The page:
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Good News, Bad News: Less Lawyers in the Pipeline, but Escalator is Broken

New Orleans    I was going to write about the fact that the new health care regulations are still going to suck out 10% of a worker’s pay until he’s making about $15.00 per hour or $30,000 a year, but, hey, there are too many “Debbie Downer” stories in my repertoire, so let’s look at some good news:   law school applications are down to a 30-year low this year!  Now that’s great news!  Finally, we can imagine a future with fewer lawyers!

The law school boys are wringing their hands and gnashing their teeth.  Could it be that the exorbitant cost of law school is depressing the market?  Or, is it the fact that the young grads are lucky to make $40,000 a year these days with $100,000 plus in debt?  Or, maybe they feel like it would just be easier to go straight.  As my comrade, Orell Fitzsimmons, field director for Local 100 United Labor Unions, observed, he had heard talk of a cheaper two-year program, and if they added “an extra year for some ethics training it would do them all a world of good.”  Amen!

But maybe not, since they are dropping like rocks!   Listen to the numbers from the Times: 

As of this month, there were 30,000 applicants to law schools for the fall, a 20 percent decrease from the same time last year and a 38 percent decline from 2010, according to the Law School Admission Council. Of some 200 law schools nationwide, only 4 have seen increases in applications this year. In 2004 there were 100,000 applicants to law schools; this year there are likely to be 54,000.   Such startling numbers have plunged law school administrations into soul-searching debate about the future of legal education and the profession over all.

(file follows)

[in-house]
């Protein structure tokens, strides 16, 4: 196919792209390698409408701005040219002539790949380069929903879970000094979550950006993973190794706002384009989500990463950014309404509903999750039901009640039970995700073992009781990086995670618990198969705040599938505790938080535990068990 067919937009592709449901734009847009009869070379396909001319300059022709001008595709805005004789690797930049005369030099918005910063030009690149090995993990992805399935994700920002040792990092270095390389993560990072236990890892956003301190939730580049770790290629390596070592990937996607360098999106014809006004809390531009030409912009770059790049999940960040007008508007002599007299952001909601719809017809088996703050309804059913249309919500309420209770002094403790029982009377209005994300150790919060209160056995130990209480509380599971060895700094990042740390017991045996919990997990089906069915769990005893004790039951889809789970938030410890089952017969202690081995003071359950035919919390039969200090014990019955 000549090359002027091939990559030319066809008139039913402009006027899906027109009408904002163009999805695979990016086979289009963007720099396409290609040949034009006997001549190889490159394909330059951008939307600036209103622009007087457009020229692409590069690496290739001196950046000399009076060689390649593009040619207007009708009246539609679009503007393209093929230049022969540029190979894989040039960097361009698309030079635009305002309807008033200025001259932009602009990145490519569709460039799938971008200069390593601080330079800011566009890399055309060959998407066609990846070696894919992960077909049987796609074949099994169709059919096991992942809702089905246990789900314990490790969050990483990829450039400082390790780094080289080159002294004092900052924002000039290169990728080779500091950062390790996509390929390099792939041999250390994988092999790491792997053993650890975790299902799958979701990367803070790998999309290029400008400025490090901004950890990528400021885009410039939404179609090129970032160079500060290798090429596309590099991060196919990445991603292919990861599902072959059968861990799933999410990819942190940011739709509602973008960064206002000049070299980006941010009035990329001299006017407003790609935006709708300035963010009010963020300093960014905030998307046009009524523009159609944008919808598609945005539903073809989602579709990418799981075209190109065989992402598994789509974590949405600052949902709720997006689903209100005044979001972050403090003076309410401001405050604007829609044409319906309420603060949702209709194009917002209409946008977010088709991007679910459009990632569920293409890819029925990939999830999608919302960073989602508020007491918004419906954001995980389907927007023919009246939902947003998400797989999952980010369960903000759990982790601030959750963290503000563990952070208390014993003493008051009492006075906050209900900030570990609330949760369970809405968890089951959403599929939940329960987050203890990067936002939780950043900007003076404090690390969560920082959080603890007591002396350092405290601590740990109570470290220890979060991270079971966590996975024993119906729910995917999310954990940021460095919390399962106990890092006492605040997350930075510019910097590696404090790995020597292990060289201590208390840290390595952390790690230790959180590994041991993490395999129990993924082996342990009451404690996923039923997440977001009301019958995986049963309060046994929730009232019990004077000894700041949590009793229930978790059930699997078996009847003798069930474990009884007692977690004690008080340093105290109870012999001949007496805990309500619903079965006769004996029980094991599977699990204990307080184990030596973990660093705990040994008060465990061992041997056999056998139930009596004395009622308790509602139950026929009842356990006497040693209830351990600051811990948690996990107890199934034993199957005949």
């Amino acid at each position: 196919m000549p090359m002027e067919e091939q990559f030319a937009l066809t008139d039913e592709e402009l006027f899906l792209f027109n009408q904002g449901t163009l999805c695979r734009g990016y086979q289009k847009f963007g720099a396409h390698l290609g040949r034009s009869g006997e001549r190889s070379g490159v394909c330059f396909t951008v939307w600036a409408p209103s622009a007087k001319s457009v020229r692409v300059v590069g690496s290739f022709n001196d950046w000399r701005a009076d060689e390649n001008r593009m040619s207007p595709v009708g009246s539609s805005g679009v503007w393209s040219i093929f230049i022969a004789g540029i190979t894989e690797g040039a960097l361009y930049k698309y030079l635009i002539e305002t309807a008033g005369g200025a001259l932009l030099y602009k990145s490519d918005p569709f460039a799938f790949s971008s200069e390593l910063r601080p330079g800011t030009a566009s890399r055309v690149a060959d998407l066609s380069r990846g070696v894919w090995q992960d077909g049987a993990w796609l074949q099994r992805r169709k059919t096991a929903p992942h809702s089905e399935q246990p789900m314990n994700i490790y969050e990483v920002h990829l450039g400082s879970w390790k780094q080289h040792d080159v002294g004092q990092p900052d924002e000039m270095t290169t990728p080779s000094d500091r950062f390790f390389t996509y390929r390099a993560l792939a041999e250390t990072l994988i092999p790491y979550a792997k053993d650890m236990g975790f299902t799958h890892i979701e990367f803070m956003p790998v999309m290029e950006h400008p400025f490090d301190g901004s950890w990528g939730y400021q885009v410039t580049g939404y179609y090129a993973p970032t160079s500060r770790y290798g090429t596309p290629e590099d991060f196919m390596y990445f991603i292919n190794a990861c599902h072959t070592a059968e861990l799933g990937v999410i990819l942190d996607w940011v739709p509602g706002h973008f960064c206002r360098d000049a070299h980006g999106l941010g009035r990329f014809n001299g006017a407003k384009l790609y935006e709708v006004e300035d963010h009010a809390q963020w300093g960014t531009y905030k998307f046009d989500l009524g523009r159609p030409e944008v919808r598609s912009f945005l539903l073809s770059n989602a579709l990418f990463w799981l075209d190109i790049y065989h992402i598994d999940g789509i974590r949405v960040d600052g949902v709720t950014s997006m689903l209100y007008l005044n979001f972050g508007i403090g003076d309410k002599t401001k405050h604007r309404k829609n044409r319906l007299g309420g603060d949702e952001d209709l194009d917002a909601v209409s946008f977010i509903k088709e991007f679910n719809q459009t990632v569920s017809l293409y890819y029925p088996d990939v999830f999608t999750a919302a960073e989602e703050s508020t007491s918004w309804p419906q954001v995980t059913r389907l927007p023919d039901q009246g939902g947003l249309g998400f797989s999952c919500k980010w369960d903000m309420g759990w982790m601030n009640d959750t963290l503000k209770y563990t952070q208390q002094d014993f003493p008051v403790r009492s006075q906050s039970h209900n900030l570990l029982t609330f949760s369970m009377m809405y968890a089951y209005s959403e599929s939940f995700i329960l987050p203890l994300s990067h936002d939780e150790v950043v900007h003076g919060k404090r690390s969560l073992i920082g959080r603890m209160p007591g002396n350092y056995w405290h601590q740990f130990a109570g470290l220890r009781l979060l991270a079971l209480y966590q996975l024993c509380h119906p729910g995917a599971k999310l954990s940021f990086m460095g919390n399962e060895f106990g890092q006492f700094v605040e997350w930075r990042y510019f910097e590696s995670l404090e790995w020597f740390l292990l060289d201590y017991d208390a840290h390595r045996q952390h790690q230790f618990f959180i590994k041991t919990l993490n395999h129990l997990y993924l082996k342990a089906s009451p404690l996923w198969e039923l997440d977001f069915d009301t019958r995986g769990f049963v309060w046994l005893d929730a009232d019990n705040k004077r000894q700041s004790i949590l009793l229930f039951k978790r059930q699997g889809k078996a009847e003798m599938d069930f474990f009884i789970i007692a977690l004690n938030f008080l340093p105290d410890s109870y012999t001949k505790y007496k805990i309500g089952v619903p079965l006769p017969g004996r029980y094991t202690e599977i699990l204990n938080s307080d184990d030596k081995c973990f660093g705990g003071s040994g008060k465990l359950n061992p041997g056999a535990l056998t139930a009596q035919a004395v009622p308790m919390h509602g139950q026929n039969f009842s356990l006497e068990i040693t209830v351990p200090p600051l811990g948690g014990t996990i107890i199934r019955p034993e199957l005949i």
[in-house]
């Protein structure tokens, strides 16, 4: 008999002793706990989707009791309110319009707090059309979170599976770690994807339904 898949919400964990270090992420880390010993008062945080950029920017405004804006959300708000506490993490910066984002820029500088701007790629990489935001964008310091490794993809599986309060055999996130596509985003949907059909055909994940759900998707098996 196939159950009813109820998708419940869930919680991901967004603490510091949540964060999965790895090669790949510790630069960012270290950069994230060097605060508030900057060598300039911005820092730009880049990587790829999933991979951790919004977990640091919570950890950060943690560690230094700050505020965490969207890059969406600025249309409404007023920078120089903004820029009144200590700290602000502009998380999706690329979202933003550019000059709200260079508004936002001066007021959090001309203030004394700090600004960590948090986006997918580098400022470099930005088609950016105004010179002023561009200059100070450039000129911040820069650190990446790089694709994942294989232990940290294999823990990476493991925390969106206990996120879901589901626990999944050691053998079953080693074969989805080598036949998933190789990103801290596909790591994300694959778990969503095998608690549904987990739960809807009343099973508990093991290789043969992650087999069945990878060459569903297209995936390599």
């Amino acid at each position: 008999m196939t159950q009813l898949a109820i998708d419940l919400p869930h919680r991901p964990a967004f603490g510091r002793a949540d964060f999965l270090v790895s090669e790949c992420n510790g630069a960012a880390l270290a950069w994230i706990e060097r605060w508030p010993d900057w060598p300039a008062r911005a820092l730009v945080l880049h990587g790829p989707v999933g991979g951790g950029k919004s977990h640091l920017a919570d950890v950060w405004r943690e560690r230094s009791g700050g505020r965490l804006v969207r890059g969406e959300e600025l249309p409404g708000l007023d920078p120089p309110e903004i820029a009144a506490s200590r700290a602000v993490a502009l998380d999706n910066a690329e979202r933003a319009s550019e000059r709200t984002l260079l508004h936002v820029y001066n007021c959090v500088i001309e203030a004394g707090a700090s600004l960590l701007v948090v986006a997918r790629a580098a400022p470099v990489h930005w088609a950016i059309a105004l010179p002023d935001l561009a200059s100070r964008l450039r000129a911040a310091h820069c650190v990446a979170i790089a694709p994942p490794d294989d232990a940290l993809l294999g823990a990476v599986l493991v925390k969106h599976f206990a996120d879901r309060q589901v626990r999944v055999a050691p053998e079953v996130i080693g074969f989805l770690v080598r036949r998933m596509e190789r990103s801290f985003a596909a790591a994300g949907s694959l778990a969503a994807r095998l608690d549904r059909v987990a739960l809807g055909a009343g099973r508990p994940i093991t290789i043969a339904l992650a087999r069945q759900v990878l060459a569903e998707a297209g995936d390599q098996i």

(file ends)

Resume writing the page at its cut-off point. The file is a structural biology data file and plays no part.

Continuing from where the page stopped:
“Soul-searching debate about …the profession over all.”  Wow!  Now, that would be some good news.  The first mass labor federation, the Knights of Labor, famously welcomed almost all workers to membership, but barred lawyers, not wanting to ruin the union’s reputation.

“Thirty years ago if you were looking to get on the escalator to upward mobility you went to business or law school. Today the law school escalator is broken.”  Times quote of the day from William D. Henderson, a professor of law at Indiana University, on the declining number of applications to United States law schools.

“Escalator is broken.”  Maybe while the “soul-searching debate” is going on, there should be some discussion about law as a service profession rather than a get-rich-quick scheme?  Perhaps there could be a couple of points raised about protecting the little guys and the biscuit cookers, and not just sharp elbowing for corporations and the big timers.

This could be good news all around.  No offense, but I’m for putting a positive spin and the best construction on this report.

  • Doug

    It seemed that the drastic increase in new lawyers during the ’80s resulted in excessive legalization of society and certainly increased complexity in the resolution of disputes. Maybe increased deviousness in legislating too. But our bigger problem since the 90s has been the explosion of MBAs, marketers, and finance experts from our business schools. Now, even our personal lives are all about networking and marketing (FB, Twitter, LinkedIn etc), business is no longer about producing goods or services, but trading in commodities, and finance has gobbled up a shocking portion of economic activity. It’s not just because I’m a lawyer that I say that the bad guys are over there. The bad guys are over there.

  • Wade Rathke

    Amen! Excellent comment — i couldn’t agree more!